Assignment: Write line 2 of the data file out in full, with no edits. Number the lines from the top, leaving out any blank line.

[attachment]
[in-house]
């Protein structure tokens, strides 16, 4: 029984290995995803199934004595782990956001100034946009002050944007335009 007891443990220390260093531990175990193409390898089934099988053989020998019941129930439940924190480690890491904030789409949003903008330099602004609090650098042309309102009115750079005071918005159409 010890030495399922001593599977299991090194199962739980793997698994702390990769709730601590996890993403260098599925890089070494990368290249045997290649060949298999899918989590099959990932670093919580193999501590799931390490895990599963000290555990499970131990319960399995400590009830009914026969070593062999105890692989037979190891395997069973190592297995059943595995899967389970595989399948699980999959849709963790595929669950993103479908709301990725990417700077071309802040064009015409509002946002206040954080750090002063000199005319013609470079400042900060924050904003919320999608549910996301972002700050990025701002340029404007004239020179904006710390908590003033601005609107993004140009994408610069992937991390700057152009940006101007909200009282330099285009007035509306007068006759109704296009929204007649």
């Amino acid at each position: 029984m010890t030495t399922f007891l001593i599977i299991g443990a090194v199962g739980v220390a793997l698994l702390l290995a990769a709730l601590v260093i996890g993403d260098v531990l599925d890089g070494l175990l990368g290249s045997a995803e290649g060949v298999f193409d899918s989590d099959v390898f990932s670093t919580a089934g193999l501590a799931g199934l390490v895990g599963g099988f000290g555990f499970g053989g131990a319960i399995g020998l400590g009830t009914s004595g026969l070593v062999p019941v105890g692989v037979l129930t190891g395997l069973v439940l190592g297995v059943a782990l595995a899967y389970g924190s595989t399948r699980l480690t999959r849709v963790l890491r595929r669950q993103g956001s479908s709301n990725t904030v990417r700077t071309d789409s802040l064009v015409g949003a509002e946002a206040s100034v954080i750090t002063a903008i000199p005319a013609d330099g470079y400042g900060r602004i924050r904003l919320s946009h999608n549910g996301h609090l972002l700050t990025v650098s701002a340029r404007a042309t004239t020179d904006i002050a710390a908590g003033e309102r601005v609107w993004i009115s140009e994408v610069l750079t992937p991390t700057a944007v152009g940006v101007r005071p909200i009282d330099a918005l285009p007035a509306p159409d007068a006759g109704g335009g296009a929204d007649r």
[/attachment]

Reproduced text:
């Protein structure tokens, strides 16, 4: 029984290995995803199934004595782990956001100034946009002050944007335009 007891443990220390260093531990175990193409390898089934099988053989020998019941129930439940924190480690890491904030789409949003903008330099602004609090650098042309309102009115750079005071918005159409 010890030495399922001593599977299991090194199962739980793997698994702390990769709730601590996890993403260098599925890089070494990368290249045997290649060949298999899918989590099959990932670093919580193999501590799931390490895990599963000290555990499970131990319960399995400590009830009914026969070593062999105890692989037979190891395997069973190592297995059943595995899967389970595989399948699980999959849709963790595929669950993103479908709301990725990417700077071309802040064009015409509002946002206040954080750090002063000199005319013609470079400042900060924050904003919320999608549910996301972002700050990025701002340029404007004239020179904006710390908590003033601005609107993004140009994408610069992937991390700057152009940006101007909200009282330099285009007035509306007068006759109704296009929204007649």